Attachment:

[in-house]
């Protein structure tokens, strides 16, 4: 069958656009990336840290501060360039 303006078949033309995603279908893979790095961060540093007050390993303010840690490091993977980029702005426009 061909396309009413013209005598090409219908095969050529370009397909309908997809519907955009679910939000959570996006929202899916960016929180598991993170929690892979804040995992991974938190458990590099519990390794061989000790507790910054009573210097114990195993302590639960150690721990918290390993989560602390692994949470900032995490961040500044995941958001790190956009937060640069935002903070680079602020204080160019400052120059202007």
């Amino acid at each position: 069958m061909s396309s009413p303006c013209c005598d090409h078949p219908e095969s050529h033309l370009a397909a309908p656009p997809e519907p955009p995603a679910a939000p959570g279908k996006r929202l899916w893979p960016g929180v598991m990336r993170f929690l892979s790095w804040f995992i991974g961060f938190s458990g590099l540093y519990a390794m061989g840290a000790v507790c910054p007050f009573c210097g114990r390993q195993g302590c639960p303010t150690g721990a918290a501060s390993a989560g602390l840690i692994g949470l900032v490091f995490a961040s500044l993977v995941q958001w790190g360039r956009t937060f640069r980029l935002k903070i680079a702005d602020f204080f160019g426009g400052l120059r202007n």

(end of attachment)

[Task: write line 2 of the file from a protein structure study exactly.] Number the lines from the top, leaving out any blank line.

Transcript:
């Protein structure tokens, strides 16, 4: 069958656009990336840290501060360039 303006078949033309995603279908893979790095961060540093007050390993303010840690490091993977980029702005426009 061909396309009413013209005598090409219908095969050529370009397909309908997809519907955009679910939000959570996006929202899916960016929180598991993170929690892979804040995992991974938190458990590099519990390794061989000790507790910054009573210097114990195993302590639960150690721990918290390993989560602390692994949470900032995490961040500044995941958001790190956009937060640069935002903070680079602020204080160019400052120059202007």